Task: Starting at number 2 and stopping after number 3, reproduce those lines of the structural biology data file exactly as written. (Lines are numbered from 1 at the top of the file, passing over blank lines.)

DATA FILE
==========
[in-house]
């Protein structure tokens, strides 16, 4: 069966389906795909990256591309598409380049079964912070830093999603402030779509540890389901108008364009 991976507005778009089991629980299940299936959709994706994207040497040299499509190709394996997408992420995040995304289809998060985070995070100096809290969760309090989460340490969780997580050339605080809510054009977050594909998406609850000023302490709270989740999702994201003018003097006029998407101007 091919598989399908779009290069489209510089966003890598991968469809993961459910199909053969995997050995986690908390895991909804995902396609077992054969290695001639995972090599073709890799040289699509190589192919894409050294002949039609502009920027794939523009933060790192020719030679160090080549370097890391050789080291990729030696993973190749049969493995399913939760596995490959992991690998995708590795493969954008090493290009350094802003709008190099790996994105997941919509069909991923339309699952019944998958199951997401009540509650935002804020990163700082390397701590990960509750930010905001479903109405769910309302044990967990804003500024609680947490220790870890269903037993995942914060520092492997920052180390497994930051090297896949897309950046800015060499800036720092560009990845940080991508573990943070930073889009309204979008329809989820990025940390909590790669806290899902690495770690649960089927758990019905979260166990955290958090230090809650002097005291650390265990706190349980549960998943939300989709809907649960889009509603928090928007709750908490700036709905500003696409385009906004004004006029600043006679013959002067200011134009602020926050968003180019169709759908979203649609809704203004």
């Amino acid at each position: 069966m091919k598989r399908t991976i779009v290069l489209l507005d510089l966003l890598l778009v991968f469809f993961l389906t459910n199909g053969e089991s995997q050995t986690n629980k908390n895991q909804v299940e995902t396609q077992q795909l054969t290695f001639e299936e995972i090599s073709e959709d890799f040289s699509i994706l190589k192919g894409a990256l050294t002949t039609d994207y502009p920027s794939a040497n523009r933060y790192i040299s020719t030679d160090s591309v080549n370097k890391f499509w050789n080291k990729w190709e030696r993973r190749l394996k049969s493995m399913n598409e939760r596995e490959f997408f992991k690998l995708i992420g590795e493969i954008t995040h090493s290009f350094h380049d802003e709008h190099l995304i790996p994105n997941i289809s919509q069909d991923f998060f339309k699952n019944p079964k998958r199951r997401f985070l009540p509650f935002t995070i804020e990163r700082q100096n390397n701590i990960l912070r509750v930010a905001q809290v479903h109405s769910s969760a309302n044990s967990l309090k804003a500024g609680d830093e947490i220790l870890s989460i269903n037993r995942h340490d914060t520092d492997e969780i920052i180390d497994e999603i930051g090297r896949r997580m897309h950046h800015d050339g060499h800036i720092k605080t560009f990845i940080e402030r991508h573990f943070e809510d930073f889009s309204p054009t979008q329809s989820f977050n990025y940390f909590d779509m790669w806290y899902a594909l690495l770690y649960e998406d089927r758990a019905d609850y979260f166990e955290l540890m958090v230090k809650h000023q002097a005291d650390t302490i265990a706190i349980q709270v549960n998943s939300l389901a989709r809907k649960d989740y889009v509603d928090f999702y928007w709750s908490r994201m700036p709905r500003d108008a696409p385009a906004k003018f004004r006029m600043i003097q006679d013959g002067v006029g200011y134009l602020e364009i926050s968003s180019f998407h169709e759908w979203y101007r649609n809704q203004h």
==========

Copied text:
């Protein structure tokens, strides 16, 4: 069966389906795909990256591309598409380049079964912070830093999603402030779509540890389901108008364009 991976507005778009089991629980299940299936959709994706994207040497040299499509190709394996997408992420995040995304289809998060985070995070100096809290969760309090989460340490969780997580050339605080809510054009977050594909998406609850000023302490709270989740999702994201003018003097006029998407101007 091919598989399908779009290069489209510089966003890598991968469809993961459910199909053969995997050995986690908390895991909804995902396609077992054969290695001639995972090599073709890799040289699509190589192919894409050294002949039609502009920027794939523009933060790192020719030679160090080549370097890391050789080291990729030696993973190749049969493995399913939760596995490959992991690998995708590795493969954008090493290009350094802003709008190099790996994105997941919509069909991923339309699952019944998958199951997401009540509650935002804020990163700082390397701590990960509750930010905001479903109405769910309302044990967990804003500024609680947490220790870890269903037993995942914060520092492997920052180390497994930051090297896949897309950046800015060499800036720092560009990845940080991508573990943070930073889009309204979008329809989820990025940390909590790669806290899902690495770690649960089927758990019905979260166990955290958090230090809650002097005291650390265990706190349980549960998943939300989709809907649960889009509603928090928007709750908490700036709905500003696409385009906004004004006029600043006679013959002067200011134009602020926050968003180019169709759908979203649609809704203004």
């Amino acid at each position: 069966m091919k598989r399908t991976i779009v290069l489209l507005d510089l966003l890598l778009v991968f469809f993961l389906t459910n199909g053969e089991s995997q050995t986690n629980k908390n895991q909804v299940e995902t396609q077992q795909l054969t290695f001639e299936e995972i090599s073709e959709d890799f040289s699509i994706l190589k192919g894409a990256l050294t002949t039609d994207y502009p920027s794939a040497n523009r933060y790192i040299s020719t030679d160090s591309v080549n370097k890391f499509w050789n080291k990729w190709e030696r993973r190749l394996k049969s493995m399913n598409e939760r596995e490959f997408f992991k690998l995708i992420g590795e493969i954008t995040h090493s290009f350094h380049d802003e709008h190099l995304i790996p994105n997941i289809s919509q069909d991923f998060f339309k699952n019944p079964k998958r199951r997401f985070l009540p509650f935002t995070i804020e990163r700082q100096n390397n701590i990960l912070r509750v930010a905001q809290v479903h109405s769910s969760a309302n044990s967990l309090k804003a500024g609680d830093e947490i220790l870890s989460i269903n037993r995942h340490d914060t520092d492997e969780i920052i180390d497994e999603i930051g090297r896949r997580m897309h950046h800015d050339g060499h800036i720092k605080t560009f990845i940080e402030r991508h573990f943070e809510d930073f889009s309204p054009t979008q329809s989820f977050n990025y940390f909590d779509m790669w806290y899902a594909l690495l770690y649960e998406d089927r758990a019905d609850y979260f166990e955290l540890m958090v230090k809650h000023q002097a005291d650390t302490i265990a706190i349980q709270v549960n998943s939300l389901a989709r809907k649960d989740y889009v509603d928090f999702y928007w709750s908490r994201m700036p709905r500003d108008a696409p385009a906004k003018f004004r006029m600043i003097q006679d013959g002067v006029g200011y134009l602020e364009i926050s968003s180019f998407h169709e759908w979203y101007r649609n809704q203004h």